Georgetown women's soccer has reached new heights
Friday, November 26, 2010; 1:07 AM
Like most Georgetown students, the 26 members of the womens' soccer team packed their bags and headed to the airport this week. But, unlike their classmates, they weren't headed home for Thanksgiving.
Instead, the team boarded a flight Thursday afternoon bound for Columbus, Ohio, hoping to extend what's been, by far, the best season in the program's 18-year history.
Until this fall, the Hoyas had played exactly one game in the NCAA tournament, a 2-1 loss to William & Mary in 2007. On Friday, though, Georgetown will face 17th-ranked Ohio State in the round of eight.
"I had a train home and I had to cancel that," star midfielder Ingrid Wells said with a laugh. "But obviously, we're all happy to be in this position."
And somewhat surprised, particularly after a regular season marked by historic achievements and a few disappointments.
The Hoyas (15-6-2) opened with a program-best 7-0 start but suffered consecutive losses on the road against traditional powerhouses Santa Clara and Stanford in September, dropping them out of the national rankings. Then, after posting a 7-3-1 record in Big East play, they were upset by South Florida in the teams' quarterfinal meeting in the conference tournament. Georgetown had beaten South Florida, 3-1, a month earlier.
But now the Hoyas have reached new heights.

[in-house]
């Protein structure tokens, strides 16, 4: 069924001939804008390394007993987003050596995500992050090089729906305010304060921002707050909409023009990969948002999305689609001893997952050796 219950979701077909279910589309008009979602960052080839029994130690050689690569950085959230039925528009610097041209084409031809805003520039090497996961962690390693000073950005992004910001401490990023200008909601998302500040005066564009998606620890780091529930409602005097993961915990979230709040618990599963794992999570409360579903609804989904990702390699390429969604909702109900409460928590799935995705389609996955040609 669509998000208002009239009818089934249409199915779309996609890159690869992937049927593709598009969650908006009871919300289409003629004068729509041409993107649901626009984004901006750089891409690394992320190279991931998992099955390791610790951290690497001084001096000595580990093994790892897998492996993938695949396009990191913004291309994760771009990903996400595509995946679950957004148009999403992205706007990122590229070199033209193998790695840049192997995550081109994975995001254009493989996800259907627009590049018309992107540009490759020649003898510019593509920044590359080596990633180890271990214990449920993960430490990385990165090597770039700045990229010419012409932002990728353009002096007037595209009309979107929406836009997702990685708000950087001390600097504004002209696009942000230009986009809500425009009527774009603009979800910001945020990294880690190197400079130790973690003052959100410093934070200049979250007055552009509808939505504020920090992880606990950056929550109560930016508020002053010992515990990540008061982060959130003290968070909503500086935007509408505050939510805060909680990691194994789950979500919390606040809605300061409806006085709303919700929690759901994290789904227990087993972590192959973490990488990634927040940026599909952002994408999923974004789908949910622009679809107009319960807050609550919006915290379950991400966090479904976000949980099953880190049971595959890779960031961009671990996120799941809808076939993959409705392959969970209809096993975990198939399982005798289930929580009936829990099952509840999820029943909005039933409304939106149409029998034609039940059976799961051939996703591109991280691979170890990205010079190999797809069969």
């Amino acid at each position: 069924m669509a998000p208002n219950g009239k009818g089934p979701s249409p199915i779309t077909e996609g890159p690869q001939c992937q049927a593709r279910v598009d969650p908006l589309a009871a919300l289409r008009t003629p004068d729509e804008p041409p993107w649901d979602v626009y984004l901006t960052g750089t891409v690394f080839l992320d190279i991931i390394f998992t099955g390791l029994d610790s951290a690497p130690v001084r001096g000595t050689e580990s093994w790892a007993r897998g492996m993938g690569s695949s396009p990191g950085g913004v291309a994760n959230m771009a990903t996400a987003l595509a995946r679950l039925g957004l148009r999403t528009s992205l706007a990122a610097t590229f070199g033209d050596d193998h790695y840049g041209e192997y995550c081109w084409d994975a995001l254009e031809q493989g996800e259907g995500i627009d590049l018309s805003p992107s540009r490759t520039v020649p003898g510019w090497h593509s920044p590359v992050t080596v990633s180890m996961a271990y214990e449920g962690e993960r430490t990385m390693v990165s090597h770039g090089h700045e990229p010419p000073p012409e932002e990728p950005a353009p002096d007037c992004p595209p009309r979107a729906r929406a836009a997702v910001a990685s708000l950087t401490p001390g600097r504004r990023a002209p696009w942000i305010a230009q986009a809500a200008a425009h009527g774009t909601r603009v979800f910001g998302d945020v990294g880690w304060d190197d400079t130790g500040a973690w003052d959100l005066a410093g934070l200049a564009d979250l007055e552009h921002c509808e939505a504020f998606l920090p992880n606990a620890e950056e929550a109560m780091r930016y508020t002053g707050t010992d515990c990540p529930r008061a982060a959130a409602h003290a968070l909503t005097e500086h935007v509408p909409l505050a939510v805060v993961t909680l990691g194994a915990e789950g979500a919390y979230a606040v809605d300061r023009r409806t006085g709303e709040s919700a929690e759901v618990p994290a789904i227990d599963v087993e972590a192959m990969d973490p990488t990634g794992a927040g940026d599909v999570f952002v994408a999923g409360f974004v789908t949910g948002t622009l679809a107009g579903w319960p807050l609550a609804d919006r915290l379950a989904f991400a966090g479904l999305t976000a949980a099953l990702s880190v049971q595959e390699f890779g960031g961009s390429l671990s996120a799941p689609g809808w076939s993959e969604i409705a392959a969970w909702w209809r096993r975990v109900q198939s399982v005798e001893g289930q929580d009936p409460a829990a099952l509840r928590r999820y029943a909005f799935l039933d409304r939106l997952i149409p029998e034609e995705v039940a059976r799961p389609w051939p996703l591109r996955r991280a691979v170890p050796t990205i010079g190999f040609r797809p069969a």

After routing Siena in the first round of the NCAA tournament on Nov. 12, Georgetown eked out a victory in penalty kicks over top-seeded Maryland in College Park on Nov. 14. Then last Saturday on a frozen field in Minneapolis against Minnesota, Samantha Baker sent the Hoyas into the quarterfinals in heart-stopping fashion.
The junior forward scored directly off a corner kick with 44 seconds remaining in regulation. Baker now has five goals in 22 games, and four of them have come off a corner kick taken with her left foot. Against the Gophers, her high, curving corner was fumbled by Minnesota goalkeeper Cat Parkhill, handing the Hoyas a 1-0 victory.
"I have a good delivery with my left foot because an in-swinging ball is always more dangerous than out-swinging ball," said Baker, who is right-footed. "It puts more pressure on the goalie to make a decision if the ball is swinging toward her rather than away."
The dramatic win gave the Hoyas a school-record 15 victories and their first triumph over a Big Ten opponent. But if they're going advance to the College Cup - soccer's version of the Final Four - next week in Cary, N.C., they'll have to beat the Buckeyes (16-4-2), the Big Ten's regular season champion.
Ohio State, which eliminated Virginia in the round of 16 on Saturday, has outscored its opponents 36-14 and boasts the Big Ten's offensive player of the year (junior forward Paige Maxwell, 10 goals), defensive player of the year (senior defender Cassie Dickerson) and coach of the year (Lori Walker).